Exit International offices shut down by police raid after assisted suicide death
ADELAIDE - The operations of the Australian euthanasia advocacy organization Exit International were temporarily shut down Friday when police raided their Adelaide premises and took all mobile phones and computer equipment as well as documents. The seized equipment may be retained for up to two years.
Exit says it obtained a new laptop and mobile phones by the end of the day to resume operations.
The raid comes days after the assisted suicide death of Voluntary Euthanasia Party senate candidate Max Bromson.
With his lawyer, Exit founder Philip Nitschke had earlier attended a pre-arranged interview at police headquarters at 10 am. on Friday. During the interview detectives took possession of his mobile phone and informed him that more police were at his premises to conduct a raid.
Nitschke and his lawyer were later present at the Exit premises while a dozen officers executed the search warrant at 11am.
Police had previously confiscated the mobile phones and other computer equipment of family members who attended the suicide death of Bromson.
Bromson died last Monday, reportedly after taking a drug that is heavily promoted by Exit.
Prior to Friday, Nitschke had said that he expected to be charged in the death. However, no charges have yet been filed in the case.
Nitschke said last week that he views a criminal case against him as the best mechanism to achieve a change in the law.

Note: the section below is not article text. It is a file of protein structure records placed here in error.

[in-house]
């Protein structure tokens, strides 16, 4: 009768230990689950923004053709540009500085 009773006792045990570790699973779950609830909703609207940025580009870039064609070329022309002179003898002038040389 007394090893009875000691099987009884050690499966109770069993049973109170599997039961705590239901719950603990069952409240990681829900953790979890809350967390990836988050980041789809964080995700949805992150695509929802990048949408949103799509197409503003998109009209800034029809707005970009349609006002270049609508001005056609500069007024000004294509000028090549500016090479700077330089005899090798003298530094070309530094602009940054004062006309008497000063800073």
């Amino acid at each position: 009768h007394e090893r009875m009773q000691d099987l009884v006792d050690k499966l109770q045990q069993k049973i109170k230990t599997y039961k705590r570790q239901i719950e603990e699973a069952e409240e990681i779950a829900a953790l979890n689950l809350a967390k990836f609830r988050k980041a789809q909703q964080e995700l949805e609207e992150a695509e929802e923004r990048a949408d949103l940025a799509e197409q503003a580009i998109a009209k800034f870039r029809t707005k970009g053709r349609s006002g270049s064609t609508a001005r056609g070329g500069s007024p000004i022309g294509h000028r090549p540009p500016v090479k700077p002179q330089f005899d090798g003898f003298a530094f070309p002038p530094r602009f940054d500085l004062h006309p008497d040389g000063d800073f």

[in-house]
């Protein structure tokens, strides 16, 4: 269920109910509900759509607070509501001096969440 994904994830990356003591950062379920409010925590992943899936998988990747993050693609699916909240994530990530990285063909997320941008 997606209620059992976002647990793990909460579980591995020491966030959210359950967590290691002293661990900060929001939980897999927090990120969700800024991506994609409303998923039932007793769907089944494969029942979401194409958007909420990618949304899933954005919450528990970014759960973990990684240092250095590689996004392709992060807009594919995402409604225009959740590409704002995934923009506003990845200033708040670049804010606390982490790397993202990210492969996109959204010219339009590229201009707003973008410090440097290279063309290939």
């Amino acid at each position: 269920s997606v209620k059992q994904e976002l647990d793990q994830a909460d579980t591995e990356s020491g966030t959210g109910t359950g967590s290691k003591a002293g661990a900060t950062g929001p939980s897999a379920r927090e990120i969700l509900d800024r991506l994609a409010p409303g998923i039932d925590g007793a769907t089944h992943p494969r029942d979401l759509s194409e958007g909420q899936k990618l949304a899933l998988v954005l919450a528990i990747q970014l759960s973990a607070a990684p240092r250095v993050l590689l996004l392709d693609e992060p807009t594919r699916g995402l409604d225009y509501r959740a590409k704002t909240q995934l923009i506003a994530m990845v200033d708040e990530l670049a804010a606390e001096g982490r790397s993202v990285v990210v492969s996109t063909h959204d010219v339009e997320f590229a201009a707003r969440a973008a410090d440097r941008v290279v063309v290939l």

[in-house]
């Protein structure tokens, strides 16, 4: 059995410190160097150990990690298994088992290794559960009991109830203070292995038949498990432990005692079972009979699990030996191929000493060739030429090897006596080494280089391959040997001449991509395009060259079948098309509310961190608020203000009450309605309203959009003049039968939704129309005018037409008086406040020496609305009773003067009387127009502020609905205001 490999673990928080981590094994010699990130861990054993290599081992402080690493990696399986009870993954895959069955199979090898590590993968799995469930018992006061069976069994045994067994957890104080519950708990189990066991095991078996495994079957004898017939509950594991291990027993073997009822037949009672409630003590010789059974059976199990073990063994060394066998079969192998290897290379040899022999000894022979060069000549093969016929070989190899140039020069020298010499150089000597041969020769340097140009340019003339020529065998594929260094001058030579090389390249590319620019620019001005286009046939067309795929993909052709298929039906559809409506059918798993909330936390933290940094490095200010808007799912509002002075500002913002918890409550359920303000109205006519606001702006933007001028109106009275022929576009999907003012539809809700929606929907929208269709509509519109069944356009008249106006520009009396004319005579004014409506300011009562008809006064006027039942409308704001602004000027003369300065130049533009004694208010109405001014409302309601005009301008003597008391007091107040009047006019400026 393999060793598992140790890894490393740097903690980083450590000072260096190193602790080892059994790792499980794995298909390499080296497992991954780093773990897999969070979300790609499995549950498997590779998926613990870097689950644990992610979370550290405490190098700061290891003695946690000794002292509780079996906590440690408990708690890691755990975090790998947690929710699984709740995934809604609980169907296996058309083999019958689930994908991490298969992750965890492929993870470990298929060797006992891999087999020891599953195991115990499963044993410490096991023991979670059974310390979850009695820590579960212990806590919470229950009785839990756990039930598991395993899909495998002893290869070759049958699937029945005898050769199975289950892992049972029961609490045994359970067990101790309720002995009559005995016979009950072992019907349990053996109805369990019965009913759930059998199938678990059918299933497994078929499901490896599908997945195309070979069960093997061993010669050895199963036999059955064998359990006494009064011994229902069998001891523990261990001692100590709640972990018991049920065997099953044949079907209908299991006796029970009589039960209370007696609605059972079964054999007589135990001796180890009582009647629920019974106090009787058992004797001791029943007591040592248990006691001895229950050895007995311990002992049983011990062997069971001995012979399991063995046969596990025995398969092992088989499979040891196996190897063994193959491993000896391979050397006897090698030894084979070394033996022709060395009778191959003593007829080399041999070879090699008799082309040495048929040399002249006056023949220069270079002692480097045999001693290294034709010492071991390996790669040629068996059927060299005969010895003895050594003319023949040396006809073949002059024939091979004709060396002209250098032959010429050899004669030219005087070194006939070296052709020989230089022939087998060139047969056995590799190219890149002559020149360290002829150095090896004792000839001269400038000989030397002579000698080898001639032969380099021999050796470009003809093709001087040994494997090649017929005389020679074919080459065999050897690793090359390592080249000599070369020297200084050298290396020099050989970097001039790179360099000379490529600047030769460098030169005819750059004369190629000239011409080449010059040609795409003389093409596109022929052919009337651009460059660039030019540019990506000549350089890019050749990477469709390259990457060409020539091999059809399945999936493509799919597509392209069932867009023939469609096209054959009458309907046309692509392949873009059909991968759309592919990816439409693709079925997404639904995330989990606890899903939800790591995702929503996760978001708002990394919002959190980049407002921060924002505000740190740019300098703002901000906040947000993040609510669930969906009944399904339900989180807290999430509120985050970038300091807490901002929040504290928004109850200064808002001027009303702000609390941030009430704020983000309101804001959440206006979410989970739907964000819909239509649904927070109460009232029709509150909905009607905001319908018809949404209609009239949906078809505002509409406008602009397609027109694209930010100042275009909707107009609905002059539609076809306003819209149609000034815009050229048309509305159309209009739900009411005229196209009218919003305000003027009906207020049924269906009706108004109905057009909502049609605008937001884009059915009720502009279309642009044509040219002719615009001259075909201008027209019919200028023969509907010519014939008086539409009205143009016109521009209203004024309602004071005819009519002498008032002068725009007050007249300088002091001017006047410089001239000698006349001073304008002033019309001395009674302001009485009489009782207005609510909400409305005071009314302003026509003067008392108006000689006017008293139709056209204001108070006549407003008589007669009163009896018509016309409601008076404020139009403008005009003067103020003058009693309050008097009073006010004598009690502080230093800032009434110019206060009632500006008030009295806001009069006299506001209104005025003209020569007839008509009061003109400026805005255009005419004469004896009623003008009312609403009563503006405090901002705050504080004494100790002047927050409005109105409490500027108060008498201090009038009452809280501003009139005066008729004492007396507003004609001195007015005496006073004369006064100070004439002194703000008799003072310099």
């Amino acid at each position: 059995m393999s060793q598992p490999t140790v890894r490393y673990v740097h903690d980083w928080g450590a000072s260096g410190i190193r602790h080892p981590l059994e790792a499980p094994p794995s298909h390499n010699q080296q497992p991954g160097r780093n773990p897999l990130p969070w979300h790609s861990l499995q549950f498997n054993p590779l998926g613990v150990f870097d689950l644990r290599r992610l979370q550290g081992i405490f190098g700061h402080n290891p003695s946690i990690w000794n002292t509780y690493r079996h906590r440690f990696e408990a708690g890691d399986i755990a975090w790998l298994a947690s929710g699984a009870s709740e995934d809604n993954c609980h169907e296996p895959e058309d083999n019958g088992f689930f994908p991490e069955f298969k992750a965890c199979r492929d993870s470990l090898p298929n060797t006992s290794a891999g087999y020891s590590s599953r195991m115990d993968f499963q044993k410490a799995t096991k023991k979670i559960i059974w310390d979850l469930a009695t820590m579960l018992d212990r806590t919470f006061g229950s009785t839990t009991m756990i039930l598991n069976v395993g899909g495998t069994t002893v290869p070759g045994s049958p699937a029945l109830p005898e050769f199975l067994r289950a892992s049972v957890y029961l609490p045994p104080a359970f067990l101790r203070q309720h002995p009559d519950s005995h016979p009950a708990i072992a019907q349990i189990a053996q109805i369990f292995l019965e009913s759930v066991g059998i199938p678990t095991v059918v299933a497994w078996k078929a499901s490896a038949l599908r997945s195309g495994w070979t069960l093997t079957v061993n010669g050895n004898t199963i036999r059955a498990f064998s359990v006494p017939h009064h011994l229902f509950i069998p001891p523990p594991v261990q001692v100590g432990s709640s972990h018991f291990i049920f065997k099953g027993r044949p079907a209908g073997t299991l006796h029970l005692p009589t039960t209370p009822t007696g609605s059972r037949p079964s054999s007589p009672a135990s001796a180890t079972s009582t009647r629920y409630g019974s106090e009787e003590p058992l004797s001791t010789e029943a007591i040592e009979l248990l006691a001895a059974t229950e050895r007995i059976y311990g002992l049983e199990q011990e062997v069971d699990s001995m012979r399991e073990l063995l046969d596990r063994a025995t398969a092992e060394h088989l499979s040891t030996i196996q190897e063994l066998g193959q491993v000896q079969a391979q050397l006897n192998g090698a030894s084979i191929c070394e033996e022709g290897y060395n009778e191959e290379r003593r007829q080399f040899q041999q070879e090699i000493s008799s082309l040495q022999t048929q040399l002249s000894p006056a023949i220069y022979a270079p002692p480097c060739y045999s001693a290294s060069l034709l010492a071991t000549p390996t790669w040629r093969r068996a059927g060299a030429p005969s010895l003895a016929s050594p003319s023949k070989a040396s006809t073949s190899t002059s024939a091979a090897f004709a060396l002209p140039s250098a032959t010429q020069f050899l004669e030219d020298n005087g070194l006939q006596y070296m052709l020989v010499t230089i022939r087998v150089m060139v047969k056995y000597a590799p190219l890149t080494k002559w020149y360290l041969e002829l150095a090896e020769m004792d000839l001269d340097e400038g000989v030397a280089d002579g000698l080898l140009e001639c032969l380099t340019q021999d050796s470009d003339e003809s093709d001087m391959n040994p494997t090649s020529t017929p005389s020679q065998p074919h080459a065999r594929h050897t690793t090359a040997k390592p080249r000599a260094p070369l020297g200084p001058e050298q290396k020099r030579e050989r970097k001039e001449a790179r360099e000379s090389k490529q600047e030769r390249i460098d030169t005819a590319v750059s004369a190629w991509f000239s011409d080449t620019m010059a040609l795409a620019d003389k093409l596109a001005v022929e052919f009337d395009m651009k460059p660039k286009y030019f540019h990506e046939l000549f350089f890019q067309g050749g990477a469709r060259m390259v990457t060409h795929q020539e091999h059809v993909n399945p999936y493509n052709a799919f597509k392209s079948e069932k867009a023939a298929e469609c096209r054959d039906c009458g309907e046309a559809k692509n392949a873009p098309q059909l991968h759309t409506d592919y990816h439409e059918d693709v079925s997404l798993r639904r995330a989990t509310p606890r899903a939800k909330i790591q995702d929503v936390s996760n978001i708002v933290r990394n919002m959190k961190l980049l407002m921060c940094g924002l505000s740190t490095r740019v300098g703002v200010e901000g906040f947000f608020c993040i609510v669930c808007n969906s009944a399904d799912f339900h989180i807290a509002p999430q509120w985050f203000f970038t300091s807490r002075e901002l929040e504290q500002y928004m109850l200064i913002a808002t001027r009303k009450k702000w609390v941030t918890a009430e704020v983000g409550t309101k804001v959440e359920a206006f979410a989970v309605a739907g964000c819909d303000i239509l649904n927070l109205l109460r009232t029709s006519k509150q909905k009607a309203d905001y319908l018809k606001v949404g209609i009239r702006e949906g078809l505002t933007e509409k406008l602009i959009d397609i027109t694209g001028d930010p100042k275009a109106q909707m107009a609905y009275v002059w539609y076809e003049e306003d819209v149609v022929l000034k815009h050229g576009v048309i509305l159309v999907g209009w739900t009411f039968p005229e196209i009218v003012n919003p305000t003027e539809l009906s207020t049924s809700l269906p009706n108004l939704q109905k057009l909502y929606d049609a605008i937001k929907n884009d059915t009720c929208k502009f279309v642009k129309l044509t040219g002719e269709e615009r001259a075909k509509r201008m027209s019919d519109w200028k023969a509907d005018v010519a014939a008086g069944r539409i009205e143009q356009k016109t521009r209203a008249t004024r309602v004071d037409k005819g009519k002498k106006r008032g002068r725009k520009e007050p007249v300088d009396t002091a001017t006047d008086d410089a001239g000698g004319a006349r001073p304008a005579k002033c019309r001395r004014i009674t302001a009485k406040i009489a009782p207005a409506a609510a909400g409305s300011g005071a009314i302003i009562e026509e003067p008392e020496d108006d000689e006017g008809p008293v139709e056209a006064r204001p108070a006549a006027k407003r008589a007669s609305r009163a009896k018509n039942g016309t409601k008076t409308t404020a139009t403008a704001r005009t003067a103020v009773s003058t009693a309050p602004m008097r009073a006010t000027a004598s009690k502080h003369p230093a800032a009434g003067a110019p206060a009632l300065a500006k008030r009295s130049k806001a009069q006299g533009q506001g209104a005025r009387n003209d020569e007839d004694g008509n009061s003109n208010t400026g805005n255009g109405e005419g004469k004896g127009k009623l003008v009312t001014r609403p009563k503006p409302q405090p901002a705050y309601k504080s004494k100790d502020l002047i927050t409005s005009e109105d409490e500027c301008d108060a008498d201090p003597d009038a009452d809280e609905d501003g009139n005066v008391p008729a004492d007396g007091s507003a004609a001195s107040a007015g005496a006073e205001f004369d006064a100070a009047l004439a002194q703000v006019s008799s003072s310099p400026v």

“Being charged, and then having it chucked out of court and the laws changed would be the best option,” Nitschke told local news. “Being charged, having no laws changed and finding myself thrown in to prison would be the worst option.”
Nitschke admitted to testing the purity of the suicide drug used in Bromson's suicide at his Adelaide clinic in the lead up to the suicide. “He had them tested. I tested them. He knew they were very pure drugs and if he drank them he would go to sleep quickly and die peacefully,” he said on Wednesday.
Nitschke has said that the reaction to Bromson’s death by authorities is politically motivated.
Government officials have strenuously denied this. “It is utter desperation to suggest that in any way the government might have interfered or prompted the police investigation in to [Bromson’s] death,” said South Australian health minister Jack Snelling.
Kerri Bromson, speaking on behalf of the family, is calling the police investigation a waste of resources, adding that it is "a huge inconvenience to us as a family." They argue that Dr. Nitschke did nothing wrong, and said they hope the law will be changed in relation to euthanasia and assisting a suicide.
Major Crime Inspector Greg Hutchins has stated that police were obligated to investigate the matter as it is an offence under state legislation to assist with a suicide.
Nitschke is now waiting for the South Australian police to make the next step.